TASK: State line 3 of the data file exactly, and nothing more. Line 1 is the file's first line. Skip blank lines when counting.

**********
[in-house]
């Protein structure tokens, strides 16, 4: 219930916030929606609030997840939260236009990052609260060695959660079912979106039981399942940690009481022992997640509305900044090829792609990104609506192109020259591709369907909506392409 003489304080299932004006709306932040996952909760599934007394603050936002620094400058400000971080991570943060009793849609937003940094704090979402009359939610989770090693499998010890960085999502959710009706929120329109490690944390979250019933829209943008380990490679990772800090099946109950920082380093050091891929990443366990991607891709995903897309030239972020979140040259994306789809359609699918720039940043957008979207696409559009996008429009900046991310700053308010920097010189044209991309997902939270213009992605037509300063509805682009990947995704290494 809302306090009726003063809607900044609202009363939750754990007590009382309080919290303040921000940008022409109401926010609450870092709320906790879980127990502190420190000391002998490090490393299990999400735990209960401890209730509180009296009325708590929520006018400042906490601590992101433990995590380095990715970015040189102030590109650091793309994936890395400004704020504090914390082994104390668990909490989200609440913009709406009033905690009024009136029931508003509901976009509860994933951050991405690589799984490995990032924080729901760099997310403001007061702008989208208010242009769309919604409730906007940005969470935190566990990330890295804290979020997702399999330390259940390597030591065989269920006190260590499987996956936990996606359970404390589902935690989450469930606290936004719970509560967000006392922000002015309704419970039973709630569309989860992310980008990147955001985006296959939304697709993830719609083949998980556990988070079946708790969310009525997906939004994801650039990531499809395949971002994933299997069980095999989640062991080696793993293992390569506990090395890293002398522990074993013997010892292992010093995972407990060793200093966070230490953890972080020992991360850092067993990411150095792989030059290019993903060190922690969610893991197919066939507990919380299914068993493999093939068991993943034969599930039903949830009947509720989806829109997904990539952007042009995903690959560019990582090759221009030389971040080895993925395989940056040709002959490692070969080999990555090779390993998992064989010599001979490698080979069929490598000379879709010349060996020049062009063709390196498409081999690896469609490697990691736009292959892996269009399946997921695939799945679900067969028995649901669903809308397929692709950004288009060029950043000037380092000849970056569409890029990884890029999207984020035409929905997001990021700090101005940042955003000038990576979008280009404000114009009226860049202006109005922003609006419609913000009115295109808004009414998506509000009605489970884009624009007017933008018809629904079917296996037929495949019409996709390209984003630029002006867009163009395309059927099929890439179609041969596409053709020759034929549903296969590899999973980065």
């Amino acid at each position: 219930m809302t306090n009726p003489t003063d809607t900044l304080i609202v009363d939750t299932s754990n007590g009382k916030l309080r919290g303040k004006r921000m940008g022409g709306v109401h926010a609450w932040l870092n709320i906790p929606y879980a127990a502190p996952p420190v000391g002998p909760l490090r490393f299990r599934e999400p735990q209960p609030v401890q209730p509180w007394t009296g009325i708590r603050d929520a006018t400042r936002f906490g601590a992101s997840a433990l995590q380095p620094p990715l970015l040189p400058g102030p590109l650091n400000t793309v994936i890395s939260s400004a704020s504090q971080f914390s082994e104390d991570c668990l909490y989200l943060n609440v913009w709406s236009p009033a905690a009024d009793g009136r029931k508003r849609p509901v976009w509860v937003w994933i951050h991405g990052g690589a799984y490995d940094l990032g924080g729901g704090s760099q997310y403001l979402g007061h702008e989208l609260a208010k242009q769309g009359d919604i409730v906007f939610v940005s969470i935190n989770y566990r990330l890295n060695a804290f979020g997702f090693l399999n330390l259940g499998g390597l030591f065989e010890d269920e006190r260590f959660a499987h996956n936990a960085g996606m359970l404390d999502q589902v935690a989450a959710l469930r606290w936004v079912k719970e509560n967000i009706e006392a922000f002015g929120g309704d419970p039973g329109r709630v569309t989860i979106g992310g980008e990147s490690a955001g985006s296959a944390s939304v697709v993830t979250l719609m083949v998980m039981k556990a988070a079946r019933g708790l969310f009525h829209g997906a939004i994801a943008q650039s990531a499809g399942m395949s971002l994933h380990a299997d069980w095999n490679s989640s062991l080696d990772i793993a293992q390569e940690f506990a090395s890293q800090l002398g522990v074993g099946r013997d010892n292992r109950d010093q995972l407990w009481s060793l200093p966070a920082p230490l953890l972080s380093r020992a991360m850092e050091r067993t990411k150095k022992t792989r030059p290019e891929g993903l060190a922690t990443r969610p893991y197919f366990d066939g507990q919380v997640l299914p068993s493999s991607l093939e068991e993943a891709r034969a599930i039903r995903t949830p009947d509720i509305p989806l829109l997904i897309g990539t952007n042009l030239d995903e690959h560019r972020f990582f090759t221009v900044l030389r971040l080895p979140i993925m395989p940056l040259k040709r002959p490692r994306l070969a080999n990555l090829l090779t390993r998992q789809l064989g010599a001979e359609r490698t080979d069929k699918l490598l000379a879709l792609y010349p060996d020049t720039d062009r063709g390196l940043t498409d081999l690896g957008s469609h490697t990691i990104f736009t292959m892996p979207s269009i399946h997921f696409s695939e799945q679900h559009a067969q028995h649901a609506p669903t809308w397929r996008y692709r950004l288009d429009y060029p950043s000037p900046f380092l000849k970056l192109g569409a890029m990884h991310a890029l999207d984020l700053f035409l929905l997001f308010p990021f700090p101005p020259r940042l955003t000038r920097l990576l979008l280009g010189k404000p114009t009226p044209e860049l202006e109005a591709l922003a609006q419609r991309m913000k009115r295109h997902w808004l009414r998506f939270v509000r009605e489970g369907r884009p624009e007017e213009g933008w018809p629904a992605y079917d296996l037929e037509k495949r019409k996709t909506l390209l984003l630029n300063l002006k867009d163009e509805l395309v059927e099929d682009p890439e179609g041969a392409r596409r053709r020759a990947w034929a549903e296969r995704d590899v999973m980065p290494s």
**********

């Amino acid at each position: 219930m809302t306090n009726p003489t003063d809607t900044l304080i609202v009363d939750t299932s754990n007590g009382k916030l309080r919290g303040k004006r921000m940008g022409g709306v109401h926010a609450w932040l870092n709320i906790p929606y879980a127990a502190p996952p420190v000391g002998p909760l490090r490393f299990r599934e999400p735990q209960p609030v401890q209730p509180w007394t009296g009325i708590r603050d929520a006018t400042r936002f906490g601590a992101s997840a433990l995590q380095p620094p990715l970015l040189p400058g102030p590109l650091n400000t793309v994936i890395s939260s400004a704020s504090q971080f914390s082994e104390d991570c668990l909490y989200l943060n609440v913009w709406s236009p009033a905690a009024d009793g009136r029931k508003r849609p509901v976009w509860v937003w994933i951050h991405g990052g690589a799984y490995d940094l990032g924080g729901g704090s760099q997310y403001l979402g007061h702008e989208l609260a208010k242009q769309g009359d919604i409730v906007f939610v940005s969470i935190n989770y566990r990330l890295n060695a804290f979020g997702f090693l399999n330390l259940g499998g390597l030591f065989e010890d269920e006190r260590f959660a499987h996956n936990a960085g996606m359970l404390d999502q589902v935690a989450a959710l469930r606290w936004v079912k719970e509560n967000i009706e006392a922000f002015g929120g309704d419970p039973g329109r709630v569309t989860i979106g992310g980008e990147s490690a955001g985006s296959a944390s939304v697709v993830t979250l719609m083949v998980m039981k556990a988070a079946r019933g708790l969310f009525h829209g997906a939004i994801a943008q650039s990531a499809g399942m395949s971002l994933h380990a299997d069980w095999n490679s989640s062991l080696d990772i793993a293992q390569e940690f506990a090395s890293q800090l002398g522990v074993g099946r013997d010892n292992r109950d010093q995972l407990w009481s060793l200093p966070a920082p230490l953890l972080s380093r020992a991360m850092e050091r067993t990411k150095k022992t792989r030059p290019e891929g993903l060190a922690t990443r969610p893991y197919f366990d066939g507990q919380v997640l299914p068993s493999s991607l093939e068991e993943a891709r034969a599930i039903r995903t949830p009947d509720i509305p989806l829109l997904i897309g990539t952007n042009l030239d995903e690959h560019r972020f990582f090759t221009v900044l030389r971040l080895p979140i993925m395989p940056l040259k040709r002959p490692r994306l070969a080999n990555l090829l090779t390993r998992q789809l064989g010599a001979e359609r490698t080979d069929k699918l490598l000379a879709l792609y010349p060996d020049t720039d062009r063709g390196l940043t498409d081999l690896g957008s469609h490697t990691i990104f736009t292959m892996p979207s269009i399946h997921f696409s695939e799945q679900h559009a067969q028995h649901a609506p669903t809308w397929r996008y692709r950004l288009d429009y060029p950043s000037p900046f380092l000849k970056l192109g569409a890029m990884h991310a890029l999207d984020l700053f035409l929905l997001f308010p990021f700090p101005p020259r940042l955003t000038r920097l990576l979008l280009g010189k404000p114009t009226p044209e860049l202006e109005a591709l922003a609006q419609r991309m913000k009115r295109h997902w808004l009414r998506f939270v509000r009605e489970g369907r884009p624009e007017e213009g933008w018809p629904a992605y079917d296996l037929e037509k495949r019409k996709t909506l390209l984003l630029n300063l002006k867009d163009e509805l395309v059927e099929d682009p890439e179609g041969a392409r596409r053709r020759a990947w034929a549903e296969r995704d590899v999973m980065p290494s």